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Ideas for C# 5.0

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  • User profile image
    exoteric

    What would you like to see in C# 5.0?

     

    For Reference

  • User profile image
    exoteric

    I'll start out -

     

    Tuple Syntax 
    a la (precise parenthesization not so important here)

    (1,2,3)

    Tuple Enumeration

    Not a language feature but allow tuple to be enumerated (IEnumerable<T>) for both homogeneous and heterogeneous tuples, meaning these two cases would both be legal

    foreach (var x in (1,2,3))
      Console.WriteLine(x);
    foreach (var x in (1,"WTF",3))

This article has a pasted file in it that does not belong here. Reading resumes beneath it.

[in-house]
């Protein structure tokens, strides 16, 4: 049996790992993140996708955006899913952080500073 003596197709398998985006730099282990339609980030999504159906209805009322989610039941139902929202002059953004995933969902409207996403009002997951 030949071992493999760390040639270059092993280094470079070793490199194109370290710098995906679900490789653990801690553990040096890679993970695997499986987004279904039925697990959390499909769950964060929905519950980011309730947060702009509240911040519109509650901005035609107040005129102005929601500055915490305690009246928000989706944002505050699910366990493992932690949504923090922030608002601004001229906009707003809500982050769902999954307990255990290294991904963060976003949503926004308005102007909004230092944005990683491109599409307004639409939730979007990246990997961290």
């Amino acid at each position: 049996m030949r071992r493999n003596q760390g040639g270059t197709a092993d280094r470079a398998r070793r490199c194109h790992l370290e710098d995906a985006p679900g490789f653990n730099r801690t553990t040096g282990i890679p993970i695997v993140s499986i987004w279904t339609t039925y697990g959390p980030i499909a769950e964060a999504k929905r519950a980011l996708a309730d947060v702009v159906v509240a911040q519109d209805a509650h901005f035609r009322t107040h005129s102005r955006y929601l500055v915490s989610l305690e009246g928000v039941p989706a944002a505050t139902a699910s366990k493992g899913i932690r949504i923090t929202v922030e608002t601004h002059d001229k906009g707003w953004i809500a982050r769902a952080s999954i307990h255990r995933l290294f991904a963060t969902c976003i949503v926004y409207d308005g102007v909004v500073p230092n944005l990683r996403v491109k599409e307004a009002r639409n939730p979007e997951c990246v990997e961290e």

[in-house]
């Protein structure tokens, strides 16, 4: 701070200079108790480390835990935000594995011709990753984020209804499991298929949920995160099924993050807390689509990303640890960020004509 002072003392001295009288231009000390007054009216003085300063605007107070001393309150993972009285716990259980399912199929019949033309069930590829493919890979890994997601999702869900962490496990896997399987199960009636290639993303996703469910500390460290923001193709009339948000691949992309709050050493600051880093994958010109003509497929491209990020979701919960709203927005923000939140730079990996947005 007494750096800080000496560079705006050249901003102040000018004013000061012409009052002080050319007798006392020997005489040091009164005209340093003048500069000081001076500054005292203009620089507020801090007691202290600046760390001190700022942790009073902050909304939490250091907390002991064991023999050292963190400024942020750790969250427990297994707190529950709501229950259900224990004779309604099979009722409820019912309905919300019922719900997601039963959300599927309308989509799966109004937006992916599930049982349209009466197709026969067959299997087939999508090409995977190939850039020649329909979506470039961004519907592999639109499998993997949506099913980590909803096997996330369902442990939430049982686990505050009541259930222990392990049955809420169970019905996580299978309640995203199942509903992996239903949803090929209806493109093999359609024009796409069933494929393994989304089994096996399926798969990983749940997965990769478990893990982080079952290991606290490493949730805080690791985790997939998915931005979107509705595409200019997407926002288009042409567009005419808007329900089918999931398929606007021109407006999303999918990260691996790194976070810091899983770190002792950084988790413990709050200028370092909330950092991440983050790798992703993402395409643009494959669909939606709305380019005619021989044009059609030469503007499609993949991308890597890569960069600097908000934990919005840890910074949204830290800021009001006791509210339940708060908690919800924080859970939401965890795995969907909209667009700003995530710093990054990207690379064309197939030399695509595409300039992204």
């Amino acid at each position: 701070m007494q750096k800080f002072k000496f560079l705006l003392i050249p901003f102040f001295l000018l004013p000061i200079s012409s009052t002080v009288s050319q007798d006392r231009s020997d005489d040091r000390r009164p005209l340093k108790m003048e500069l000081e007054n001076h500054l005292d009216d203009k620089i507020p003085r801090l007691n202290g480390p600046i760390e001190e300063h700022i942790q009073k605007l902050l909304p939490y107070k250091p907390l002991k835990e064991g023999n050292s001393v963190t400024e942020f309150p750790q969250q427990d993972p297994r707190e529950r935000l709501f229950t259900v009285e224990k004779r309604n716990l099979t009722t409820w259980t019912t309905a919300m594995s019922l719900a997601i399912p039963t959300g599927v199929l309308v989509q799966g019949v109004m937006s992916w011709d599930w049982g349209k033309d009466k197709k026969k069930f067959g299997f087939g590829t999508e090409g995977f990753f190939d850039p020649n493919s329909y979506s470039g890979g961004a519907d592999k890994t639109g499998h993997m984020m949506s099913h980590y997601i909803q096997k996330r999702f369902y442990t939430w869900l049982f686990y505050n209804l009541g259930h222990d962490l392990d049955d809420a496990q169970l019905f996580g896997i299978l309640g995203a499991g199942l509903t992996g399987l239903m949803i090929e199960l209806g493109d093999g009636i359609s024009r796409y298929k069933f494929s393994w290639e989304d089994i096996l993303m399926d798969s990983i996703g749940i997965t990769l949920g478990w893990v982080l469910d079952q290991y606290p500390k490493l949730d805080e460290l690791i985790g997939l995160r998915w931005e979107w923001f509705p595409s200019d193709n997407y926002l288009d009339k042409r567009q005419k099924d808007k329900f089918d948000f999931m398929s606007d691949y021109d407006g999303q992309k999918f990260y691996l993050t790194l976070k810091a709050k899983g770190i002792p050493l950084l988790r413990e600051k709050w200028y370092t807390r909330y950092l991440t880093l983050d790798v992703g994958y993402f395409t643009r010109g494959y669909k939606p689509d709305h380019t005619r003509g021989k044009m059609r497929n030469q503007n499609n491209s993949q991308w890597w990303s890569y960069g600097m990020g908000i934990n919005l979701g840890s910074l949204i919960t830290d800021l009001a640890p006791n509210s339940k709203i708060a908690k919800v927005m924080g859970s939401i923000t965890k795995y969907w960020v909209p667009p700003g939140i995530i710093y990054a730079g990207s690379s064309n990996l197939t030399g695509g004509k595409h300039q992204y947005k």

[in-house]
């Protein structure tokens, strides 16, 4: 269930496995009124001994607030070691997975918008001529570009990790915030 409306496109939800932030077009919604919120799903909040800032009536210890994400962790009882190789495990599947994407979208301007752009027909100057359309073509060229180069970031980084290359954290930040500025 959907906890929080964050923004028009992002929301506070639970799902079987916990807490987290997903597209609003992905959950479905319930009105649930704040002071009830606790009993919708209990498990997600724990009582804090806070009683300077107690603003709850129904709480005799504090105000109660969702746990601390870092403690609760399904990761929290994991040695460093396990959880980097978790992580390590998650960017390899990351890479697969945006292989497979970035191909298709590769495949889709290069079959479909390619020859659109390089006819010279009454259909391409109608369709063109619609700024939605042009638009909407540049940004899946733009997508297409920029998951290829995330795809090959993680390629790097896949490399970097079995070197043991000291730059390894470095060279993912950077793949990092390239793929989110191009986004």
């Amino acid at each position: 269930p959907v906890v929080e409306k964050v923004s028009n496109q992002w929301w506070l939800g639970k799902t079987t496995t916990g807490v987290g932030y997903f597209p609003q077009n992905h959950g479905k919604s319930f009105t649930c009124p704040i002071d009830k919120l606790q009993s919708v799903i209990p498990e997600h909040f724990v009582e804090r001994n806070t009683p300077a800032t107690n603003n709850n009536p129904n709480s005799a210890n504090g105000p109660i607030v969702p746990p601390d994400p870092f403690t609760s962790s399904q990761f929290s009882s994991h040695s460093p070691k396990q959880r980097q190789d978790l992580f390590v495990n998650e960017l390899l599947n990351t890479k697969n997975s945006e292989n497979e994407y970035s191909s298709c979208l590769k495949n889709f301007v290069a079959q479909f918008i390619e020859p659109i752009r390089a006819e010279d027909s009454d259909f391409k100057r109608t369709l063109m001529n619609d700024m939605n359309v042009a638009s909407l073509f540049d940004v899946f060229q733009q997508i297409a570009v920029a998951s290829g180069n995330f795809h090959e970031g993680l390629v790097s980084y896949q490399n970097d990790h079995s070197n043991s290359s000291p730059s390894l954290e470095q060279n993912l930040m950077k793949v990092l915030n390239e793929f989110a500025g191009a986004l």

Console.WriteLine(x);

    Where in the first case the tuple would be IEnumerable<int> and in the second case the tuple would be either IEnumerable<IDynamic> or IEnumerable<Object>.

  • User profile image
    Bass

    exoteric said:

    I'll start out -

     

    Tuple Syntax 
    a la (precise parenthesization not so important here)

    (1,2,3)

    Tuple Enumeration

    Not a language feature but allow tuple to be enumerated (IEnumerable<T>) for both homogeneous and heterogeneous tuples, meaning these two cases would both be legal

    foreach (var x in (1,2,3))
      Console.WriteLine(x);
    foreach (var x in (1,"WTF",3))
      Console.WriteLine(x);

    Where in the first case the tuple would be IEnumerable<int> and in the second case the tuple would be either IEnumerable<IDynamic> or IEnumerable<Object>.

    BigInt literals

     

    var bigint = 349438474346346348348346734634634892390139328234746546348349349347237236465483932948565623893832932932737;

  • User profile image
    staceyw

    Bass said:
    exoteric said:
    *snip*

    BigInt literals